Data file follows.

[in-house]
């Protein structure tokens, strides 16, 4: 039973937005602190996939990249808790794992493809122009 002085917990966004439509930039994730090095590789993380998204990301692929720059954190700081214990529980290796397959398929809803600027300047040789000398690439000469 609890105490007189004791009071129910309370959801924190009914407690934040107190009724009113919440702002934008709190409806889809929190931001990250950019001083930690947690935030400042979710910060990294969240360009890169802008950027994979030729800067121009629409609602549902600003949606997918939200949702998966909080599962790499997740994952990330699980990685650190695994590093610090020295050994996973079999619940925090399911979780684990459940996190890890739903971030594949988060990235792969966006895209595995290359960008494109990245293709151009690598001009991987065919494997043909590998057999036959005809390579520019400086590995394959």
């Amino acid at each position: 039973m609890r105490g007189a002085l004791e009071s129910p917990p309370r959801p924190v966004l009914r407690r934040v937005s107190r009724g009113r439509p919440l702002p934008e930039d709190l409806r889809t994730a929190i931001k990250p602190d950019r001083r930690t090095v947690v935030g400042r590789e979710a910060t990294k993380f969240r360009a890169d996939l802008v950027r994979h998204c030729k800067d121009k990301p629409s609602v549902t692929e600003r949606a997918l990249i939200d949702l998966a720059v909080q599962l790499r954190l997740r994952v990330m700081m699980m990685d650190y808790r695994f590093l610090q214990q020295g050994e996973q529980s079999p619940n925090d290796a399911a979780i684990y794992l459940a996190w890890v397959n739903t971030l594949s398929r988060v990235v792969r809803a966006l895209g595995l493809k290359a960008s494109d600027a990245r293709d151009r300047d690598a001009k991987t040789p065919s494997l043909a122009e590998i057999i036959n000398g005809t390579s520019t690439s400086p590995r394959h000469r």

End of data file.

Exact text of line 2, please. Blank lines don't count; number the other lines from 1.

């Protein structure tokens, strides 16, 4: 039973937005602190996939990249808790794992493809122009 002085917990966004439509930039994730090095590789993380998204990301692929720059954190700081214990529980290796397959398929809803600027300047040789000398690439000469 609890105490007189004791009071129910309370959801924190009914407690934040107190009724009113919440702002934008709190409806889809929190931001990250950019001083930690947690935030400042979710910060990294969240360009890169802008950027994979030729800067121009629409609602549902600003949606997918939200949702998966909080599962790499997740994952990330699980990685650190695994590093610090020295050994996973079999619940925090399911979780684990459940996190890890739903971030594949988060990235792969966006895209595995290359960008494109990245293709151009690598001009991987065919494997043909590998057999036959005809390579520019400086590995394959």